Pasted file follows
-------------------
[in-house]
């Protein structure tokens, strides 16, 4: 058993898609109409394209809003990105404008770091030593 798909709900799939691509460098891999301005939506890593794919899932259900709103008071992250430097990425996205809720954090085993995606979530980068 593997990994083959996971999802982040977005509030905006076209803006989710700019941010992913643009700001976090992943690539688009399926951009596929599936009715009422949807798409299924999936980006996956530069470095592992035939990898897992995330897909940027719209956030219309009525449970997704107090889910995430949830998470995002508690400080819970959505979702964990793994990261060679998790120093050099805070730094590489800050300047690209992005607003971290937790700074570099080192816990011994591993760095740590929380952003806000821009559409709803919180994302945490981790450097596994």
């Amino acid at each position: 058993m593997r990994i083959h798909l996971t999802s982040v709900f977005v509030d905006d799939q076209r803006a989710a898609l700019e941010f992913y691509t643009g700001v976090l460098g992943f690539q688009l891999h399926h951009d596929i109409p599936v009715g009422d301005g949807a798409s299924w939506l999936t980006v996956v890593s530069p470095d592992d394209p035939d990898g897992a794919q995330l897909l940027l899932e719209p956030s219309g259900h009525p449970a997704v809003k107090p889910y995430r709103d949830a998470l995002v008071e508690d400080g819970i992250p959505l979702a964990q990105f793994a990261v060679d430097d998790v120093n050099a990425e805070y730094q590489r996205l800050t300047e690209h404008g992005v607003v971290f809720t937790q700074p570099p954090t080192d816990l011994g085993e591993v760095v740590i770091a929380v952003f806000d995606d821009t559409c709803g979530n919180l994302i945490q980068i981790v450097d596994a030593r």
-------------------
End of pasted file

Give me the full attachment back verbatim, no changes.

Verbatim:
[in-house]
């Protein structure tokens, strides 16, 4: 058993898609109409394209809003990105404008770091030593 798909709900799939691509460098891999301005939506890593794919899932259900709103008071992250430097990425996205809720954090085993995606979530980068 593997990994083959996971999802982040977005509030905006076209803006989710700019941010992913643009700001976090992943690539688009399926951009596929599936009715009422949807798409299924999936980006996956530069470095592992035939990898897992995330897909940027719209956030219309009525449970997704107090889910995430949830998470995002508690400080819970959505979702964990793994990261060679998790120093050099805070730094590489800050300047690209992005607003971290937790700074570099080192816990011994591993760095740590929380952003806000821009559409709803919180994302945490981790450097596994």
């Amino acid at each position: 058993m593997r990994i083959h798909l996971t999802s982040v709900f977005v509030d905006d799939q076209r803006a989710a898609l700019e941010f992913y691509t643009g700001v976090l460098g992943f690539q688009l891999h399926h951009d596929i109409p599936v009715g009422d301005g949807a798409s299924w939506l999936t980006v996956v890593s530069p470095d592992d394209p035939d990898g897992a794919q995330l897909l940027l899932e719209p956030s219309g259900h009525p449970a997704v809003k107090p889910y995430r709103d949830a998470l995002v008071e508690d400080g819970i992250p959505l979702a964990q990105f793994a990261v060679d430097d998790v120093n050099a990425e805070y730094q590489r996205l800050t300047e690209h404008g992005v607003v971290f809720t937790q700074p570099p954090t080192d816990l011994g085993e591993v760095v740590i770091a929380v952003f806000d995606d821009t559409c709803g979530n919180l994302i945490q980068i981790v450097d596994a030593r």